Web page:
Published online by Cambridge University Press: 12 November 2009
The academic physician, academic medicine, and the health professions in general are in the midst of an extended period of organizational and professional turbulence. Beginning with the explosive growth of managed care in the 1980s, the relatively closed, professionally self-regulated health services sector has been pushed into a more classically competitive marketplace. The 1990s brought additional impetus for change with shifting public policy, changing demographics, increasing consumerism, and the growing influence of information technologies. Further, the turn of the century brought renewed public concern with deficiencies and inconsistencies in the quality of health care services.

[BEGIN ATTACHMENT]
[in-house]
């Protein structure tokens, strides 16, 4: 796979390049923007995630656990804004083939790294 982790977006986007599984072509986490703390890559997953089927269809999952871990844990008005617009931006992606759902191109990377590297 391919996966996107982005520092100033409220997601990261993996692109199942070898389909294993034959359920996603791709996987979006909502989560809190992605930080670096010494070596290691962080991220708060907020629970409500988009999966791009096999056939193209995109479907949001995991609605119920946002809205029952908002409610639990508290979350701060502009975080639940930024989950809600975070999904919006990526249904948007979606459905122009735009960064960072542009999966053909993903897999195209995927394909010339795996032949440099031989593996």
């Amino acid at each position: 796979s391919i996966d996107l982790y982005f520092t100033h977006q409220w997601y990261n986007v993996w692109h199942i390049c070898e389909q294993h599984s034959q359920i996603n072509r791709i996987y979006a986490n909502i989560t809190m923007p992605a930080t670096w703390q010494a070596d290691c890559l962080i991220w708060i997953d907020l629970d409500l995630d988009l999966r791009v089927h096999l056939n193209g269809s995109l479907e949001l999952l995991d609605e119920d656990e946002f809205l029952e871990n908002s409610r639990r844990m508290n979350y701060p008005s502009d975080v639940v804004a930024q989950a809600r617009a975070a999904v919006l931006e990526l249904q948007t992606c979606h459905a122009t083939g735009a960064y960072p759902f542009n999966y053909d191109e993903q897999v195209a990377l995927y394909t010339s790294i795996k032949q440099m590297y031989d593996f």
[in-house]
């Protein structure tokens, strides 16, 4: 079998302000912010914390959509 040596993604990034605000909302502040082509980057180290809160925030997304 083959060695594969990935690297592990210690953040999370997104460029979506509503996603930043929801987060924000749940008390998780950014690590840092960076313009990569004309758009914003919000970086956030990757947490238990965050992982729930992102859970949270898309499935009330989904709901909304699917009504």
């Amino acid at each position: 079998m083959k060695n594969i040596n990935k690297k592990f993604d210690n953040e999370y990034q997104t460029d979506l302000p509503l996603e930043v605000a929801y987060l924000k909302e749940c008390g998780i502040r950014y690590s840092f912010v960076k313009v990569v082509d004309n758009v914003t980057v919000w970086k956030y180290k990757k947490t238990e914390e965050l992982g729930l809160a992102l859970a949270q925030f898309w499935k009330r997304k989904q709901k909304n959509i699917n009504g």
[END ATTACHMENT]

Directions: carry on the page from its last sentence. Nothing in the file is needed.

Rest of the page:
The health care sector is clearly laboring under the strains of this changing and demanding environment. The new marketplace is squeezing the financial resources and compensation available to health professionals and organizations. Societal needs, expectations, and aspirations for the health care system have changed and are growing. Academic health centers (AHCs), in particular, continue to face great challenges in adapting their multiple service and academic missions to changing societal, financial, and service requirements.
Academic health centers have adopted measures to improve service, cut costs, and increase productivity. They are learning how to do more with less. They have also worked to develop new capabilities and revenue streams in an attempt to shore-up strained academic and clinical resources. These efforts increase the service and performance expectations for faculty and staff who find it increasingly difficult to pursue research and teaching goals.